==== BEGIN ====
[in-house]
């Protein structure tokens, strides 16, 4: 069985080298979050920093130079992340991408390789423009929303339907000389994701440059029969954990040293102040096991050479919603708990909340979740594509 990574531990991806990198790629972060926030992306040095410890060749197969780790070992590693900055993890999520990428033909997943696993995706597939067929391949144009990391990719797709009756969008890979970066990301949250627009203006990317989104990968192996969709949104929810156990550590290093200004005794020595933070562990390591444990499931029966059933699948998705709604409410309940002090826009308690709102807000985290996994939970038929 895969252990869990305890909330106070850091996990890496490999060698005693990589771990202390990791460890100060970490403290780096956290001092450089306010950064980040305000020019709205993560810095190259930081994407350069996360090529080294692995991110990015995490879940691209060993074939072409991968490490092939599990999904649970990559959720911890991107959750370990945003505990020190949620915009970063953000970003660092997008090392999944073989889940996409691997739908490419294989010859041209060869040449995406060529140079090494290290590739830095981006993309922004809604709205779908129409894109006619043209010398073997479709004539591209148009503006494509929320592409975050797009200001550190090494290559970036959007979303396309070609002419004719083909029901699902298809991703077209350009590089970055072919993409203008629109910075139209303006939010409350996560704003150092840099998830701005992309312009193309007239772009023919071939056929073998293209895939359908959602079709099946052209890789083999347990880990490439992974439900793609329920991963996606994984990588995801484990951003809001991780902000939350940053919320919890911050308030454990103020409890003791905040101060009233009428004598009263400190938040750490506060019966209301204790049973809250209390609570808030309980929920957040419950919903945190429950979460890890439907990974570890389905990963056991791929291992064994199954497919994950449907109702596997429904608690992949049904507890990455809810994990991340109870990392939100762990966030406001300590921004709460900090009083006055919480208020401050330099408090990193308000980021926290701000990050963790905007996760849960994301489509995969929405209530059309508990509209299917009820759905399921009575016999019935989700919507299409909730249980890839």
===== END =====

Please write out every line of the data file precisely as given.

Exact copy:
[in-house]
């Protein structure tokens, strides 16, 4: 069985080298979050920093130079992340991408390789423009929303339907000389994701440059029969954990040293102040096991050479919603708990909340979740594509 990574531990991806990198790629972060926030992306040095410890060749197969780790070992590693900055993890999520990428033909997943696993995706597939067929391949144009990391990719797709009756969008890979970066990301949250627009203006990317989104990968192996969709949104929810156990550590290093200004005794020595933070562990390591444990499931029966059933699948998705709604409410309940002090826009308690709102807000985290996994939970038929 895969252990869990305890909330106070850091996990890496490999060698005693990589771990202390990791460890100060970490403290780096956290001092450089306010950064980040305000020019709205993560810095190259930081994407350069996360090529080294692995991110990015995490879940691209060993074939072409991968490490092939599990999904649970990559959720911890991107959750370990945003505990020190949620915009970063953000970003660092997008090392999944073989889940996409691997739908490419294989010859041209060869040449995406060529140079090494290290590739830095981006993309922004809604709205779908129409894109006619043209010398073997479709004539591209148009503006494509929320592409975050797009200001550190090494290559970036959007979303396309070609002419004719083909029901699902298809991703077209350009590089970055072919993409203008629109910075139209303006939010409350996560704003150092840099998830701005992309312009193309007239772009023919071939056929073998293209895939359908959602079709099946052209890789083999347990880990490439992974439900793609329920991963996606994984990588995801484990951003809001991780902000939350940053919320919890911050308030454990103020409890003791905040101060009233009428004598009263400190938040750490506060019966209301204790049973809250209390609570808030309980929920957040419950919903945190429950979460890890439907990974570890389905990963056991791929291992064994199954497919994950449907109702596997429904608690992949049904507890990455809810994990991340109870990392939100762990966030406001300590921004709460900090009083006055919480208020401050330099408090990193308000980021926290701000990050963790905007996760849960994301489509995969929405209530059309508990509209299917009820759905399921009575016999019935989700919507299409909730249980890839």